Hot Water for Baroness Hale

17 November 2016 by

After the lynch mob of outrage stirred up by the recent Divisional Court ruling on Article 50, it is a brave judge indeed who would say anything in public about the question of whether and how Parliament (i.e. the legislature) needs to approve the notification of the European Council under Article 50 of the UK’s intention to leave the EU.

Baroness Hale was therefore perhaps pushing the envelope of bold courage to make a speech in Malaysia on 7 November and refer to that precise issue before the Supreme Court have heard the case.

Much of what she says was fairly mainstream UK constitutional law lesson 1.1, e.g. that the UK constitution is different from most other countries in that its governing principle is that sovereign power is not distributed between the three branches of government (executive, legal and judicial), but resides solely in Parliament. “Parliament can make or unmake any law. Whether there are any limits to that is contested, as we shall see.”

She also gave an interesting insight into how she at least sees the Supreme Court to have become ‘the guardian of the constitution’ –

  1. It gives rulings upon the validity of laws passed by the devolved legislatures in Scotland, Wales and Northern Ireland.
  2. Judicial review – “In this we see ourselves as the servants of the sovereign legislature” keeping the Government and Executive within the powers which Parliament has given them.
  3. It protections fundamental rights from encroachment by the State

Furthermore, there is possibly a hint that she, as the Divisional Court below her did, may seek to approach the Article 50 case as very much a question of statutory interpretation – “rules of statutory interpretation which govern the way in which we read legislation and enable us to safeguard fundamental rights and the rule law.” These rules were (1) the principle of legality and (2) that “a statute of fundamental constitutional importance, such as the European Communities Act 1972 itself, cannot be impliedly repealed or amended by a later ordinary statute. It has to be done expressly.”

The question that Baroness Hale may now regret having posed was “whether it would be enough for a simple Act of Parliament to authorise the government to give notice, or whether it would have to be a comprehensive replacement for the 1972 Act.” As has since been accepted by the Supreme Court spokesman who defended her speech, this question was not dealt with in the High Court.

In reality, Baroness Hale has done no more than air a question that has been raised publicly, and indeed a question that may well be addressed in the forthcoming Supreme Court hearing. She did not state what her own opinion was on this, or on the issue that was explicitly before the High Court, namely whether giving notification to the European Council falls within the prerogative powers of the Crown in the conduct of foreign relations or whether it falls foul of the rule that the prerogative cannot be used in such a way as to frustrate or substantially undermine an Act of the United Kingdom Parliament. However, given the current febrile mood surrounding any judicial pronouncements on this issue, perhaps her speech on the topic of the Supreme Court as guardian of the constitution could have diplomatically left her audience without a reference to the current chapter in its development as such a guardian, rather than risk the adverse comment that has already been occasioned.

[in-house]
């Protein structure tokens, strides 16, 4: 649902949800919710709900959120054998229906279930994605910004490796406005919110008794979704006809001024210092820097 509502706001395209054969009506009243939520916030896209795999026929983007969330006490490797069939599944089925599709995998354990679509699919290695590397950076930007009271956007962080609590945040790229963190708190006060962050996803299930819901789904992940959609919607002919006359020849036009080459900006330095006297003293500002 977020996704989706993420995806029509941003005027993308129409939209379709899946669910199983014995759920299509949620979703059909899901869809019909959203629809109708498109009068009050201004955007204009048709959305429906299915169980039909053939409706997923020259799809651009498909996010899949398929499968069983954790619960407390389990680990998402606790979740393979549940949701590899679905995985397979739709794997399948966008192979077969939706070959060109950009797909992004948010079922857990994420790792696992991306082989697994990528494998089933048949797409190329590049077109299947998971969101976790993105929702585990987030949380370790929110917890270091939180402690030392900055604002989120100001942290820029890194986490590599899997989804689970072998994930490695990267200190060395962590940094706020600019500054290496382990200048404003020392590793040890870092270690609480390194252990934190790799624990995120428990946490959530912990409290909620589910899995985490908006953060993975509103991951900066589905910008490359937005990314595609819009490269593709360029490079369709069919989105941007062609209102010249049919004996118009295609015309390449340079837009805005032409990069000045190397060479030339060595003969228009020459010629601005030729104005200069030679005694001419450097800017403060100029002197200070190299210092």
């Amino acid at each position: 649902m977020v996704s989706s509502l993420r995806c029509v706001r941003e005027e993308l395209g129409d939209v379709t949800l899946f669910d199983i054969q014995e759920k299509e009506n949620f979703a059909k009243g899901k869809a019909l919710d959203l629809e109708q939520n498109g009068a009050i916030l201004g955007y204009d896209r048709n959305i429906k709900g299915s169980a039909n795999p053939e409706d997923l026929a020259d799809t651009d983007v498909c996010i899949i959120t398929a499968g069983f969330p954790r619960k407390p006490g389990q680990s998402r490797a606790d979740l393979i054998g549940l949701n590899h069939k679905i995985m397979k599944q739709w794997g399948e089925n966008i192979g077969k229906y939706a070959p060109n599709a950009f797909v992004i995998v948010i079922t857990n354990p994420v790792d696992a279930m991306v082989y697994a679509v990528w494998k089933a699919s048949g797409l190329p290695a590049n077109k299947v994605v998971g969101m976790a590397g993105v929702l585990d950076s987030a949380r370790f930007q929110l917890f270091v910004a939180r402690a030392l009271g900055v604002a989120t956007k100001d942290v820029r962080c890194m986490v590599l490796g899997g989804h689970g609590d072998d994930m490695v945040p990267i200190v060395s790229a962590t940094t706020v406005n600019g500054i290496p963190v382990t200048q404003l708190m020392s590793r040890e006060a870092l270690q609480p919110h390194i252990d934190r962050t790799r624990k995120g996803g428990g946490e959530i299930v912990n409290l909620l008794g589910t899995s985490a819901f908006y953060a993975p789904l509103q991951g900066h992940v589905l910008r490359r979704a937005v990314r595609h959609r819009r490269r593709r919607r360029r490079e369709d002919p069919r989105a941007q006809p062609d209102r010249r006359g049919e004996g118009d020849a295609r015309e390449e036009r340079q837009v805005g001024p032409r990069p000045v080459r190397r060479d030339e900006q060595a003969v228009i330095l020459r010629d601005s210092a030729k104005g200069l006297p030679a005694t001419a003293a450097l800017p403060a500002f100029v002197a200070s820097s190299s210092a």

1. […] jumped on the statement, which received a swift and angry reaction from Brexiteers; and indeed, others have acknowledged that the statements were controversial, and probably […]

  2. Josh says:

    The referendum was not deemed illegal, it was just non-binding. In a similar manner a political party might go to the polls on a manifesto as part of the General Election and one could say that the election result is at least in part a ‘referendum’ on their manifesto, but just because people voted for that party and they won does not automatically make their manifesto law as they still need to enact it through proper Parliamentary procedure in line with the principle of parliamentary sovereignty.

  3. daveyone1 says:

    Reblogged this on World4Justice : NOW! Lobby Forum..

  4. Parliament passed a law authorising a referendum.This Act was presumably passed by the Commons,the Lords,and then signed by the Queen! Surely there was a very strong presumption that clause 50 would be triggered if the referendum decided so? Otherwise the Supreme Court is telling 17 million British people that the whole thing was a waste of time and that the largest number of votes ever recorded on any issue in the history of the British Isles was in fact a bad joke played by the “liberal elite” on a public judged by them to be to dumb to know their own best interests !
    If there was a serious issue over the legality of the operation surely judges and lawyers would have raised it beforehand not waited until a result came in that they disapproved of?

    1. Fact-checker says:

      1. The fact that the referendum was advisory only was clear before the referendum and is common ground between the parties to case. This is consistent with parliamentary democracy where people elect representatives to make decisions on their behalf.

      2. The issue in the case is not whether Brexit will take place but which branch of government is required to make the decision. The fact that, in a parliamentary democracy that places sovereignty in Parliament, the answer to that question should be parliament is not wholly surprising.

      3. There isn’t, as you suggest, a serious issue about the legality of the operation, This case is concerned with the proper procedure for ‘Brexiting’.

    2. WaldronFan says: